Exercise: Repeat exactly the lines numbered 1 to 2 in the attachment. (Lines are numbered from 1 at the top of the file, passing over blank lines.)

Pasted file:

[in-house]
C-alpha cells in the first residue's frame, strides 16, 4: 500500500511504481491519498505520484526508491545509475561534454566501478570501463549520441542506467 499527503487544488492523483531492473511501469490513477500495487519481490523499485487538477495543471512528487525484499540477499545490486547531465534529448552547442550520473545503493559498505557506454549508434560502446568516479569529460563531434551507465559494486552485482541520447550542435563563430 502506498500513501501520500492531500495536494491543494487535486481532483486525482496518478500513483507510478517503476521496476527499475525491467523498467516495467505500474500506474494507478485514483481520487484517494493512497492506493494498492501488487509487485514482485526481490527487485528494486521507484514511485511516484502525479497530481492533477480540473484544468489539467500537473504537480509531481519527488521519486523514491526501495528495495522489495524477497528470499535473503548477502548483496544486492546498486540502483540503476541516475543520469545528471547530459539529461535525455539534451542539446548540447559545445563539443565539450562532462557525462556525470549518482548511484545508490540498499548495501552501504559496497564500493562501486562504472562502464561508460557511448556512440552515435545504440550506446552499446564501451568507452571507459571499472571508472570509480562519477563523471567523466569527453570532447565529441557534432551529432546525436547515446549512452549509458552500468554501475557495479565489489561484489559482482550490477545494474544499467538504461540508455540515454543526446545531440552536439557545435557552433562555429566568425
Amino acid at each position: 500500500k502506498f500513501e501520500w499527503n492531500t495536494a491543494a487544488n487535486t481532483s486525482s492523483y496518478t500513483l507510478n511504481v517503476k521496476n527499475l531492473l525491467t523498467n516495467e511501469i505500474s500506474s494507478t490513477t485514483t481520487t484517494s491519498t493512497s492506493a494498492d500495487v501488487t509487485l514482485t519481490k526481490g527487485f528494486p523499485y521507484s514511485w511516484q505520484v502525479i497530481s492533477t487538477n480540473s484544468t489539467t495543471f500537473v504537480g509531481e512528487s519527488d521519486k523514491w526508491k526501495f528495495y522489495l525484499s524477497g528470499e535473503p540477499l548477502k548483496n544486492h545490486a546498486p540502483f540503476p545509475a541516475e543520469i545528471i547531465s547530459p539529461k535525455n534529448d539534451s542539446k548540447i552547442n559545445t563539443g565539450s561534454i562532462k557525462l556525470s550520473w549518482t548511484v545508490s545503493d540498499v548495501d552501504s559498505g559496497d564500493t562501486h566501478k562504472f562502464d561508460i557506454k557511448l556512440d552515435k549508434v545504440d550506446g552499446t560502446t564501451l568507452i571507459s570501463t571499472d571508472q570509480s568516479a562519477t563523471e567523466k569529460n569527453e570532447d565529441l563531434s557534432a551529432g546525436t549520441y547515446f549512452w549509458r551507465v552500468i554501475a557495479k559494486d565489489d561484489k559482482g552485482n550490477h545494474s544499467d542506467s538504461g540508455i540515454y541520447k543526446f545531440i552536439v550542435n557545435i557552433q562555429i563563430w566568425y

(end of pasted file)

[in-house]
C-alpha cells in the first residue's frame, strides 16, 4: 500500500511504481491519498505520484526508491545509475561534454566501478570501463549520441542506467 499527503487544488492523483531492473511501469490513477500495487519481490523499485487538477495543471512528487525484499540477499545490486547531465534529448552547442550520473545503493559498505557506454549508434560502446568516479569529460563531434551507465559494486552485482541520447550542435563563430 502506498500513501501520500492531500495536494491543494487535486481532483486525482496518478500513483507510478517503476521496476527499475525491467523498467516495467505500474500506474494507478485514483481520487484517494493512497492506493494498492501488487509487485514482485526481490527487485528494486521507484514511485511516484502525479497530481492533477480540473484544468489539467500537473504537480509531481519527488521519486523514491526501495528495495522489495524477497528470499535473503548477502548483496544486492546498486540502483540503476541516475543520469545528471547530459539529461535525455539534451542539446548540447559545445563539443565539450562532462557525462556525470549518482548511484545508490540498499548495501552501504559496497564500493562501486562504472562502464561508460557511448556512440552515435545504440550506446552499446564501451568507452571507459571499472571508472570509480562519477563523471567523466569527453570532447565529441557534432551529432546525436547515446549512452549509458552500468554501475557495479565489489561484489559482482550490477545494474544499467538504461540508455540515454543526446545531440552536439557545435557552433562555429566568425